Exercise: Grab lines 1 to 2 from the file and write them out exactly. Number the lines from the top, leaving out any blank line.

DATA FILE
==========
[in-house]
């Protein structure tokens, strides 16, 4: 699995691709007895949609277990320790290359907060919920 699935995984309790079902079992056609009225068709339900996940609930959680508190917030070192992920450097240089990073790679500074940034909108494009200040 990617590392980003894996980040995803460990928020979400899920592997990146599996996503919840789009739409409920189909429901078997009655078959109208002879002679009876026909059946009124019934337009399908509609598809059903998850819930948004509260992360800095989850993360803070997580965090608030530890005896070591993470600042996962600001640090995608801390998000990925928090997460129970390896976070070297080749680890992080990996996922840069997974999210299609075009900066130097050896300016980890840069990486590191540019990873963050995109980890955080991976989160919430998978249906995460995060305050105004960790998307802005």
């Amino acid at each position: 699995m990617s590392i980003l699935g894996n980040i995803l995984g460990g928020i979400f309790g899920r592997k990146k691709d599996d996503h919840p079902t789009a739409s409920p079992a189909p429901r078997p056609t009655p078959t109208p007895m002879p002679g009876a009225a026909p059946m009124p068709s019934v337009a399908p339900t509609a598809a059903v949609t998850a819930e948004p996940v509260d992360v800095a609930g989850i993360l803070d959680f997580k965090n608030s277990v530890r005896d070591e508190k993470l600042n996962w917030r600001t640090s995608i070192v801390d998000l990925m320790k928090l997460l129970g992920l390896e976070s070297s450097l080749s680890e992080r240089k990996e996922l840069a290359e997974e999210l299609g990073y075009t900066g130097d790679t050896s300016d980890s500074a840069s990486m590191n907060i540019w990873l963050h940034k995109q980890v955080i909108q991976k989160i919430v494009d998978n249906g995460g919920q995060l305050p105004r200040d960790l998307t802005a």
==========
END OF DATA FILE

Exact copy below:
[in-house]
């Protein structure tokens, strides 16, 4: 699995691709007895949609277990320790290359907060919920 699935995984309790079902079992056609009225068709339900996940609930959680508190917030070192992920450097240089990073790679500074940034909108494009200040 990617590392980003894996980040995803460990928020979400899920592997990146599996996503919840789009739409409920189909429901078997009655078959109208002879002679009876026909059946009124019934337009399908509609598809059903998850819930948004509260992360800095989850993360803070997580965090608030530890005896070591993470600042996962600001640090995608801390998000990925928090997460129970390896976070070297080749680890992080990996996922840069997974999210299609075009900066130097050896300016980890840069990486590191540019990873963050995109980890955080991976989160919430998978249906995460995060305050105004960790998307802005």